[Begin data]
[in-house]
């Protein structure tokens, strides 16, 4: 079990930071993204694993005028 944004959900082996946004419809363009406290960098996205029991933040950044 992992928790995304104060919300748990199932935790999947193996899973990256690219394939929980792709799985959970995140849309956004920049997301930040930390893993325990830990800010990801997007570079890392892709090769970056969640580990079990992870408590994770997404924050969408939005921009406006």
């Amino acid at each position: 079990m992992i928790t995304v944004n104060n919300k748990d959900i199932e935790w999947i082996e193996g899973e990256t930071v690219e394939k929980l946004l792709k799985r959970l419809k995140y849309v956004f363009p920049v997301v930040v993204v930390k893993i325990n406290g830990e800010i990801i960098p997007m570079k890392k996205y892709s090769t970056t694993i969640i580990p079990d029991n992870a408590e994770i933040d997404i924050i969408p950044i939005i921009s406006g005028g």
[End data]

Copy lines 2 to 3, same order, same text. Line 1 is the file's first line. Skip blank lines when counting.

């Protein structure tokens, strides 16, 4: 079990930071993204694993005028 944004959900082996946004419809363009406290960098996205029991933040950044 992992928790995304104060919300748990199932935790999947193996899973990256690219394939929980792709799985959970995140849309956004920049997301930040930390893993325990830990800010990801997007570079890392892709090769970056969640580990079990992870408590994770997404924050969408939005921009406006």
């Amino acid at each position: 079990m992992i928790t995304v944004n104060n919300k748990d959900i199932e935790w999947i082996e193996g899973e990256t930071v690219e394939k929980l946004l792709k799985r959970l419809k995140y849309v956004f363009p920049v997301v930040v993204v930390k893993i325990n406290g830990e800010i990801i960098p997007m570079k890392k996205y892709s090769t970056t694993i969640i580990p079990d029991n992870a408590e994770i933040d997404i924050i969408p950044i939005i921009s406006g005028g």